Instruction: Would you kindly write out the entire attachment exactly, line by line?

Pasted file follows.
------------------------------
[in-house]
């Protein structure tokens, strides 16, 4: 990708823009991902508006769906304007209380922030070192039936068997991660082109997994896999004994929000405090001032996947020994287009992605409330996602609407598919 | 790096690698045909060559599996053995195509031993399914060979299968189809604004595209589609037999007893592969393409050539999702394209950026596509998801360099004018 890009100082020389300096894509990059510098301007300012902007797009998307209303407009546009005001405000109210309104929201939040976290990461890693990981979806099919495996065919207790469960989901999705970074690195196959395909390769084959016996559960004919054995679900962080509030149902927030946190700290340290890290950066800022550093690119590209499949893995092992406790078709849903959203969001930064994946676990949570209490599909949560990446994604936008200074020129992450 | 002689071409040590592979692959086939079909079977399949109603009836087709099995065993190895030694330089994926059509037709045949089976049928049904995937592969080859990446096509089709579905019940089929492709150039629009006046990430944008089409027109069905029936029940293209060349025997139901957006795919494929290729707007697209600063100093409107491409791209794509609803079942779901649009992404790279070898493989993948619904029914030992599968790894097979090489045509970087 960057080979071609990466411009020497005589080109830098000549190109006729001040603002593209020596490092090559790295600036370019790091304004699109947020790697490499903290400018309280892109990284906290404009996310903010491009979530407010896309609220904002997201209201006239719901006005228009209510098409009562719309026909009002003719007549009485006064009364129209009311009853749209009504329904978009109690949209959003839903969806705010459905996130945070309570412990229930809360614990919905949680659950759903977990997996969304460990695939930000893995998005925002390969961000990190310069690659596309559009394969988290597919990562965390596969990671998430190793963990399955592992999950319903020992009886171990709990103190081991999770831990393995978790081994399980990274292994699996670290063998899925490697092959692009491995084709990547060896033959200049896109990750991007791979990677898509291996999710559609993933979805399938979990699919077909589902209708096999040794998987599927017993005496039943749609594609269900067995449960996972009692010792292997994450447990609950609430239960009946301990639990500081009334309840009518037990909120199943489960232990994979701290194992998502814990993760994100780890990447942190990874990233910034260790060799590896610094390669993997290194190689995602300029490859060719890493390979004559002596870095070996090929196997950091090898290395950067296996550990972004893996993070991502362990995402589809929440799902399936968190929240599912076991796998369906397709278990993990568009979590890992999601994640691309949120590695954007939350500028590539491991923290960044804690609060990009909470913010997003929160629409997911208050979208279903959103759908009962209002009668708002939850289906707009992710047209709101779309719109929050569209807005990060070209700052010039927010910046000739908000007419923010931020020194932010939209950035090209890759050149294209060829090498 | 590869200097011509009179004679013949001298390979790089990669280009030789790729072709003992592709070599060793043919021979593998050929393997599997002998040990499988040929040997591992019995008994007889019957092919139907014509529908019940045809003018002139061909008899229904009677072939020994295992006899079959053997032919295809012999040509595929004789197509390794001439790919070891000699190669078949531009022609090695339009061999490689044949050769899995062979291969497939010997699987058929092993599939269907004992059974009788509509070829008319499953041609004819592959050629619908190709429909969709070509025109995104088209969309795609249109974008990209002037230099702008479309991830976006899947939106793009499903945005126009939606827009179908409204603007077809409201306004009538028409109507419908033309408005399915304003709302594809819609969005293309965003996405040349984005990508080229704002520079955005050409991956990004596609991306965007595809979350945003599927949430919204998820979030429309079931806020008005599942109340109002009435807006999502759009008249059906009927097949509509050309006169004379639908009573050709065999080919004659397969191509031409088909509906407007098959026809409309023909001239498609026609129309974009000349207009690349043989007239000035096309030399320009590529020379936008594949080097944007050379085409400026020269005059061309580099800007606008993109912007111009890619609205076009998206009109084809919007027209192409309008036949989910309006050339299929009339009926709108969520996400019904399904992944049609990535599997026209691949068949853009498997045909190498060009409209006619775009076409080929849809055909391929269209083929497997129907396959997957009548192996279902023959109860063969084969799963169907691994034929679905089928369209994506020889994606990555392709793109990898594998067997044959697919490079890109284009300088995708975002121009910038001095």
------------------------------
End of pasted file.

[in-house]
């Protein structure tokens, strides 16, 4: 990708823009991902508006769906304007209380922030070192039936068997991660082109997994896999004994929000405090001032996947020994287009992605409330996602609407598919 | 790096690698045909060559599996053995195509031993399914060979299968189809604004595209589609037999007893592969393409050539999702394209950026596509998801360099004018 890009100082020389300096894509990059510098301007300012902007797009998307209303407009546009005001405000109210309104929201939040976290990461890693990981979806099919495996065919207790469960989901999705970074690195196959395909390769084959016996559960004919054995679900962080509030149902927030946190700290340290890290950066800022550093690119590209499949893995092992406790078709849903959203969001930064994946676990949570209490599909949560990446994604936008200074020129992450 | 002689071409040590592979692959086939079909079977399949109603009836087709099995065993190895030694330089994926059509037709045949089976049928049904995937592969080859990446096509089709579905019940089929492709150039629009006046990430944008089409027109069905029936029940293209060349025997139901957006795919494929290729707007697209600063100093409107491409791209794509609803079942779901649009992404790279070898493989993948619904029914030992599968790894097979090489045509970087 960057080979071609990466411009020497005589080109830098000549190109006729001040603002593209020596490092090559790295600036370019790091304004699109947020790697490499903290400018309280892109990284906290404009996310903010491009979530407010896309609220904002997201209201006239719901006005228009209510098409009562719309026909009002003719007549009485006064009364129209009311009853749209009504329904978009109690949209959003839903969806705010459905996130945070309570412990229930809360614990919905949680659950759903977990997996969304460990695939930000893995998005925002390969961000990190310069690659596309559009394969988290597919990562965390596969990671998430190793963990399955592992999950319903020992009886171990709990103190081991999770831990393995978790081994399980990274292994699996670290063998899925490697092959692009491995084709990547060896033959200049896109990750991007791979990677898509291996999710559609993933979805399938979990699919077909589902209708096999040794998987599927017993005496039943749609594609269900067995449960996972009692010792292997994450447990609950609430239960009946301990639990500081009334309840009518037990909120199943489960232990994979701290194992998502814990993760994100780890990447942190990874990233910034260790060799590896610094390669993997290194190689995602300029490859060719890493390979004559002596870095070996090929196997950091090898290395950067296996550990972004893996993070991502362990995402589809929440799902399936968190929240599912076991796998369906397709278990993990568009979590890992999601994640691309949120590695954007939350500028590539491991923290960044804690609060990009909470913010997003929160629409997911208050979208279903959103759908009962209002009668708002939850289906707009992710047209709101779309719109929050569209807005990060070209700052010039927010910046000739908000007419923010931020020194932010939209950035090209890759050149294209060829090498 | 590869200097011509009179004679013949001298390979790089990669280009030789790729072709003992592709070599060793043919021979593998050929393997599997002998040990499988040929040997591992019995008994007889019957092919139907014509529908019940045809003018002139061909008899229904009677072939020994295992006899079959053997032919295809012999040509595929004789197509390794001439790919070891000699190669078949531009022609090695339009061999490689044949050769899995062979291969497939010997699987058929092993599939269907004992059974009788509509070829008319499953041609004819592959050629619908190709429909969709070509025109995104088209969309795609249109974008990209002037230099702008479309991830976006899947939106793009499903945005126009939606827009179908409204603007077809409201306004009538028409109507419908033309408005399915304003709302594809819609969005293309965003996405040349984005990508080229704002520079955005050409991956990004596609991306965007595809979350945003599927949430919204998820979030429309079931806020008005599942109340109002009435807006999502759009008249059906009927097949509509050309006169004379639908009573050709065999080919004659397969191509031409088909509906407007098959026809409309023909001239498609026609129309974009000349207009690349043989007239000035096309030399320009590529020379936008594949080097944007050379085409400026020269005059061309580099800007606008993109912007111009890619609205076009998206009109084809919007027209192409309008036949989910309006050339299929009339009926709108969520996400019904399904992944049609990535599997026209691949068949853009498997045909190498060009409209006619775009076409080929849809055909391929269209083929497997129907396959997957009548192996279902023959109860063969084969799963169907691994034929679905089928369209994506020889994606990555392709793109990898594998067997044959697919490079890109284009300088995708975002121009910038001095």